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The War on Science


 

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from Kevin Drum Mother Jones:

Are the Climate Skeptics Right?

I got an email this week from an old high school buddy. I haven't seen him in years, but after he left Pacifica High School a year ahead of me he went off to Princeton and then to UC San Diego, where he got his doctorate in earth sciences. For the last 20 years he's been a geology professor at Yale University. Smart guy.

His name is Jeffrey Park, and he wanted to alert me to his latest paper, published Wednesday in Geophysical Research Letters. The subject of his paper is atmospheric CO2, which, as we all know, is the major greenhouse gas that drives global warming. But that's in the long term. In the short term, it's the other way around: Changes in temperature drive changes in the amount of CO2. The strength of this change was last calculated 20 years ago, so Jeff decided it was time for an update.

His results were grim: In the past there used to be a five-month lag between short-term temperature changes and the resulting changes in CO2 levels. Today it's at least 15 months. So what is it that's keeping CO2 in the atmosphere so long these days? In the dry language of science, his paper explains: "Our hypothesis implies that human activities have lately outpaced the ocean's capacity for absorbing carbon."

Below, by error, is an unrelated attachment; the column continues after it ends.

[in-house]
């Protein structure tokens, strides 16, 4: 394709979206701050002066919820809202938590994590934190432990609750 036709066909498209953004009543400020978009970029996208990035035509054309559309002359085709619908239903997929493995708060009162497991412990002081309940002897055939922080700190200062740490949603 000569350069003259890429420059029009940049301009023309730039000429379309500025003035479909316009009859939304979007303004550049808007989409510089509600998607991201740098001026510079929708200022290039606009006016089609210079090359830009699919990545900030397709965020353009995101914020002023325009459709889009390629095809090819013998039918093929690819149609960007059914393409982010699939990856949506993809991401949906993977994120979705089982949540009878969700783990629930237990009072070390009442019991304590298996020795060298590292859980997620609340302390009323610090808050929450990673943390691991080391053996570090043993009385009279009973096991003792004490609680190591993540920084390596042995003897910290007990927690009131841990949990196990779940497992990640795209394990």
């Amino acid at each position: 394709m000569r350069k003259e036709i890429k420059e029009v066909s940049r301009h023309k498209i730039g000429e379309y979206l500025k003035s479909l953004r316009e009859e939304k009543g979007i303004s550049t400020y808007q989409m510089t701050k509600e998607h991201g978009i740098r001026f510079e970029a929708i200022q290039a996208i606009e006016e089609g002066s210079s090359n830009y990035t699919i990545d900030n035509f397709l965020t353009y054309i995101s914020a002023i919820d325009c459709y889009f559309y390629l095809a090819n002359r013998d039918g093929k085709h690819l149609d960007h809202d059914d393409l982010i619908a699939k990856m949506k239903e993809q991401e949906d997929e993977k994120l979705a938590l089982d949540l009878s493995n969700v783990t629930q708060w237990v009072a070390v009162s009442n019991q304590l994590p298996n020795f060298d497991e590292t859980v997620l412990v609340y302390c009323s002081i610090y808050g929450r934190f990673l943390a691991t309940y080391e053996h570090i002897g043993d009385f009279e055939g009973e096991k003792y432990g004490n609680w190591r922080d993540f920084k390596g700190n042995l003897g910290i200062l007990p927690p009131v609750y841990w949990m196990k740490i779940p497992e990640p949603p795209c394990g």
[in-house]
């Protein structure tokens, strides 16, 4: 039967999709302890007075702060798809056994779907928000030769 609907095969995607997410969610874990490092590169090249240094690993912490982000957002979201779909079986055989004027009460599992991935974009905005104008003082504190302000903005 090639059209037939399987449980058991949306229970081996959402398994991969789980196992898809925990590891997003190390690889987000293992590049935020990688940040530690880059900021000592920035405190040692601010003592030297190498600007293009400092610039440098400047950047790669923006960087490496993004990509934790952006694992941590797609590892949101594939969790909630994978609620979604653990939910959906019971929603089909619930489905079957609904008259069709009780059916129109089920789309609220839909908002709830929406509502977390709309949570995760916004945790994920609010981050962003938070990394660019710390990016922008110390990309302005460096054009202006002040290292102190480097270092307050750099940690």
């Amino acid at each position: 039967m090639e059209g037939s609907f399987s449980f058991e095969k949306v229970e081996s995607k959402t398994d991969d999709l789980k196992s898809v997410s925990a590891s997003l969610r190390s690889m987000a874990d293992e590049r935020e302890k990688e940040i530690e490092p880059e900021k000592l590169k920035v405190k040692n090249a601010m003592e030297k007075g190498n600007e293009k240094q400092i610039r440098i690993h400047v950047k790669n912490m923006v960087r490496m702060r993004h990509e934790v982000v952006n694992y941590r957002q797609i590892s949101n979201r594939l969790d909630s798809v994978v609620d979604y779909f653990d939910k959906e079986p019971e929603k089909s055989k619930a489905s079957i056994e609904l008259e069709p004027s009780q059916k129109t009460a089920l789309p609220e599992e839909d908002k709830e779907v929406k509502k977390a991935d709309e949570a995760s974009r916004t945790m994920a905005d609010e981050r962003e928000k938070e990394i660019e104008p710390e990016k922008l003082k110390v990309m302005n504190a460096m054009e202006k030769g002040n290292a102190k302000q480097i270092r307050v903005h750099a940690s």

Here's the less technical version: "Think of the oceans like soda," he says. "Warm cola holds less fizz. The same thing happens as the oceans warm up." By itself, that's unsurprising, but the magnitude of the change was much bigger than he expected. Like a lot of other recent results, it suggests, ironically, that climate skeptics are right: Our models of climate change really are wrong. Unfortunately, they're wrong in the wrong direction. It's not that global warming isn't happening, it's that it's happening even faster than anyone ever imagined.

Mamma Mia, I miss charm city and its seeming lack of fundies.

There was this ad on the Darwin article page: Brainwashed? A little Religion Can Be a Good Thing. Actually, I read some of the ad/article, and it didn't seem terrible, but the existence of it made me think about the way ads attach themselves to certain posts on the web. Some of the stuff that lands here can be especially humorous. Right now, there's a quizzical ad for pimpin up your webpage. I almost didn't type it because it probably means this ad will stay here.

Does that mean that if I start start posting about Christian singles, it'll bring back the busty blonde christian?

give it a try. ;~)

How can anyone, much less a reporter, watch the "facilitated communication" that's going on with the Belgian patient and say that anyone can "clearly see" he is communicating? It's mind boggling. Perhaps the "brain scan" really does reveal that he is conscious (I've no basis for disputing that), but if he is he must be doubly frustratrated now that he has watch a "facilitator" fabricate messages that are then attributed to him.

I was reading about the war on Christmas when I saw this quote:

" 'This is Christ-mas. It’s a no-brainer if you ask me,' Lisa Blackstock said."

If it is Christ's Mass, does that mean she will be in church on that day? Or will she be sitting next to a pagan symbol (the tree), opening presents and reveling in our consumer culture?

If you are a true believing Christian, you should avoid all the pagan trappings that have been attached to the holiday and donate the money you would have spent on presents to the poor. It's what Jesus would have done, right?

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